(Obligatory Disclosure: I received a copy of A Light So Lovely in exchange for my review. This post also contains affiliate links.)
As a lifelong avid reader I have read many, many books. I know I read A Wrinkle in Time by Madeleine L’engle long ago, probably as a teen. I just vaguely remember the story line. It wasn’t my cup of tea–at that time anyway. I tried it again with my kids during our homeschool years, but we didn’t get very far into it before setting it aside. It won the Newbery Medal in 1963, so obviously it is considered a “distinguished contribution to American children’s literature.” It’s been so long since I did read it that I can’t really tell you why I didn’t care for it.
That being said, when I was offered the chance to review A Light So Lovely: The Spiritual Legacy of Madeleine L’engle by Sarah Arthur, I was intrigued. I enjoy reading biographies of people I’m familiar with, particularly authors, and while I am obviously not a huge fan of Madeleine L’engle I was interested to learn what her spiritual legacy might be. I’m so glad I did. What an excellent book! Now it makes me wonder if I shouldn’t revisit A Wrinkle in Time or maybe one of Madeleine L’engle’s other books.
First of all, I hadn’t realized that Madeleine L’engle was a Christian. I mean, a “Christian” book wouldn’t have won the Newbery, would it? Madeleine herself addressed that very question:
“…as long as the presence of God is organic within a literary work, secular publishers are not bothered by it, nor do readers find that presence intrusive in any way.”
A Light So Lovely is organized into chapters addressing various paradoxes. I found myself highlighting passages throughout that I wanted to think about some more and come back to. Here are some thoughts I marked in different sections:
“Here’s the ultimate paradox: God uses imperfect people, in every generation, in each unique point in history, to accomplish his purposes…”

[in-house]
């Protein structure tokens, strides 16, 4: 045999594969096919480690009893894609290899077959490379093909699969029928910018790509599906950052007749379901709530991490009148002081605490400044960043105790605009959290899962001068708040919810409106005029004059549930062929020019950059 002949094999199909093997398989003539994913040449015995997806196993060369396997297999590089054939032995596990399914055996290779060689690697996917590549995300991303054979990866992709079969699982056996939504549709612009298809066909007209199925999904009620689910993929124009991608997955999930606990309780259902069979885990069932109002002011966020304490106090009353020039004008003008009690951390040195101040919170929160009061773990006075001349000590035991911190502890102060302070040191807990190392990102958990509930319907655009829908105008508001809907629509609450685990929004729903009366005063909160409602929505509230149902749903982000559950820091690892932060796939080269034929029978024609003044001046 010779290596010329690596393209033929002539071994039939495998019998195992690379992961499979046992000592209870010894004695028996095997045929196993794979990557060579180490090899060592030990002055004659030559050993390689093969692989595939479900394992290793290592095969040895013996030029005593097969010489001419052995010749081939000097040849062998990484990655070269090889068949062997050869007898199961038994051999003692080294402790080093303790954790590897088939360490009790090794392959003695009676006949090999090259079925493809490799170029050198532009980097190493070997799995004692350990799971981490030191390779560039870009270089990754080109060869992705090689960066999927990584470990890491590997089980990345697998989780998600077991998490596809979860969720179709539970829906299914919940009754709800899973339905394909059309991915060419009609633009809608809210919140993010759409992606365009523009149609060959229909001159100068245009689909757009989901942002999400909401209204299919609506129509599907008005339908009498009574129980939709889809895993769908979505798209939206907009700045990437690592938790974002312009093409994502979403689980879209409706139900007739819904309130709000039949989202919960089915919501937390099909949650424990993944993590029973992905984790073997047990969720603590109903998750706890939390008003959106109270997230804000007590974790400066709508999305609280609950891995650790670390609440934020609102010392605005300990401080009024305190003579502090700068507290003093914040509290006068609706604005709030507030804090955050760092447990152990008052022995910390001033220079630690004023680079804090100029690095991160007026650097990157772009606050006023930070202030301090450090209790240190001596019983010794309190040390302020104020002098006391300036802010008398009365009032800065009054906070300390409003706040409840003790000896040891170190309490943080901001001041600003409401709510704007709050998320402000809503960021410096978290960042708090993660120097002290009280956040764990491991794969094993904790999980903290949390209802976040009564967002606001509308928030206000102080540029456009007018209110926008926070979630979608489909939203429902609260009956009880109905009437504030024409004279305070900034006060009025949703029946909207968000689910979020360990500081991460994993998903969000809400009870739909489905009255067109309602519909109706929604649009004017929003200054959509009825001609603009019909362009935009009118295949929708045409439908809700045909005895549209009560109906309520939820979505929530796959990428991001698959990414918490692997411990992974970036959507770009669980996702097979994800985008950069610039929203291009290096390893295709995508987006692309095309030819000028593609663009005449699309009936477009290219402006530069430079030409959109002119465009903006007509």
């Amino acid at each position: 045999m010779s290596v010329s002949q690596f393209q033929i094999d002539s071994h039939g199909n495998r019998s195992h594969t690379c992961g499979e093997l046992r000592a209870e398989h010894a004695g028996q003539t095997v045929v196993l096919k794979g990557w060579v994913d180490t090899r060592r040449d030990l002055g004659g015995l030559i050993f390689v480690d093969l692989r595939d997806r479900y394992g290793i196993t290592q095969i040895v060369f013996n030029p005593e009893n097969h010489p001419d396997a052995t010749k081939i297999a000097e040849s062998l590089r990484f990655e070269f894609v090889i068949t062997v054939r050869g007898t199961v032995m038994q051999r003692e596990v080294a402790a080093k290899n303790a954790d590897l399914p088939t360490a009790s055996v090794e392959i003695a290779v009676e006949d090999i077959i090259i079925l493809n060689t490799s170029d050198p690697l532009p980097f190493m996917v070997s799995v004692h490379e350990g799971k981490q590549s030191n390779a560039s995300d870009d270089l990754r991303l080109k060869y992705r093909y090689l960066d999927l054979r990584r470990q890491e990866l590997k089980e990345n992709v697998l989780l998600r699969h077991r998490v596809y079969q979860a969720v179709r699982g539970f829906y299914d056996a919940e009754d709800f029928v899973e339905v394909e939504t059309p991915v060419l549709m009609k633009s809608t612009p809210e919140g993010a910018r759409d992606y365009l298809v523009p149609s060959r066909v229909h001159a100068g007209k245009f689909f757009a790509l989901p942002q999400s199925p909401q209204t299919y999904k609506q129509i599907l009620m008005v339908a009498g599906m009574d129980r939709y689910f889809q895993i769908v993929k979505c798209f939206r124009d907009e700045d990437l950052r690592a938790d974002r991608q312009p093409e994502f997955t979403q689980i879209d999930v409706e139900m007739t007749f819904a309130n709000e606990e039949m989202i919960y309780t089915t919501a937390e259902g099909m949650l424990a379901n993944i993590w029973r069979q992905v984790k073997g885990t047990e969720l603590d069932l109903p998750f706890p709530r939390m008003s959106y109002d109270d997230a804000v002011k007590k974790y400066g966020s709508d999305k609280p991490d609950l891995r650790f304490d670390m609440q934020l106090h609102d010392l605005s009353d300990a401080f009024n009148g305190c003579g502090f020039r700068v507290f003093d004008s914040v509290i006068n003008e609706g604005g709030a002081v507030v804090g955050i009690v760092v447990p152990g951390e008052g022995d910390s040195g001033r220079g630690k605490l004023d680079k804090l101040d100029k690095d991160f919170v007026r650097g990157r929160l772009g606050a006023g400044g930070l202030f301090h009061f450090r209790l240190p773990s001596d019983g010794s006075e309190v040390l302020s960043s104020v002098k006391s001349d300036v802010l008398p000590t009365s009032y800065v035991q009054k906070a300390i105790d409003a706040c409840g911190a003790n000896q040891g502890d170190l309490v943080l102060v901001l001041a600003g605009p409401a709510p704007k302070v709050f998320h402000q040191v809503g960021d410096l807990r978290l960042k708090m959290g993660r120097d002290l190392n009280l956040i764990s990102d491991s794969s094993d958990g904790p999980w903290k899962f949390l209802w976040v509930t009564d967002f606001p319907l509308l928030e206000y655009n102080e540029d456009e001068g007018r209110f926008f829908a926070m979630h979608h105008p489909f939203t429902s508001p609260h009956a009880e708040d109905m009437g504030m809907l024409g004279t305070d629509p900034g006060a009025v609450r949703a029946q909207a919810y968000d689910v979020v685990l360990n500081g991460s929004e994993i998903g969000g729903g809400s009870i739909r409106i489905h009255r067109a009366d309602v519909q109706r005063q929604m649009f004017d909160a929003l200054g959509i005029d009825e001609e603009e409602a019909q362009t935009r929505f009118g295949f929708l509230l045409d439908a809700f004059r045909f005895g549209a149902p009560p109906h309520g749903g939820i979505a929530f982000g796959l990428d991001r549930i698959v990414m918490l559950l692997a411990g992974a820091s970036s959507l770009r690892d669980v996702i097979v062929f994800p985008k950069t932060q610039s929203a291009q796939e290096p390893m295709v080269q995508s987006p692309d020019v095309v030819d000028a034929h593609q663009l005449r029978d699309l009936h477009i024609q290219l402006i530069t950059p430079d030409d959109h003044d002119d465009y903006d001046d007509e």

“…God can be at work in the sacred and secular, truth and story, fact and fiction, faith and science, religion and art–and we must not foreclose on how Christ will choose to work, nor through whom.”
Sacred and Secular
“Madeleine herself didn’t make a distinction between sacred and secular–or at least, she didn’t define them the way other people did. Madeleine’s understanding of sacred encompassed every aspect of God at work in the world. ‘To be truly Christian means to see Christ everywhere, to know him as all in all.’ There is no sphere where God is not, and thus no place where God is incapable of transforming what evil has deformed.”
Religion and Art
“It turns out, the secret sauce to great writing isn’t some magic formula, but rather, it’s perseverance born out of obedience to a holy calling.”
“For Madeliene, writing wasn’t just a hobby to be done on the side while attending to other, more legitimate work. It was a God-given vocation that deserved the same attentiveness as prayer–indeed, that writing itself can be a form of worship that brings us into the presence of God.”
“‘When we write a story, we must write to the absolute best of our ability,’ Madeleine said. ‘That is the job, first and foremost. If we are truly Christian, that will be evident, no matter what the topic. If we are not truly Christian, that will also be evident, no matter how pious the tale.'”
If you like books that make you think, I recommend A Light So Lovely. I especially love this quote:
Tell me, have you read A Wrinkle in Time? Anybody seen the movie? What did you think?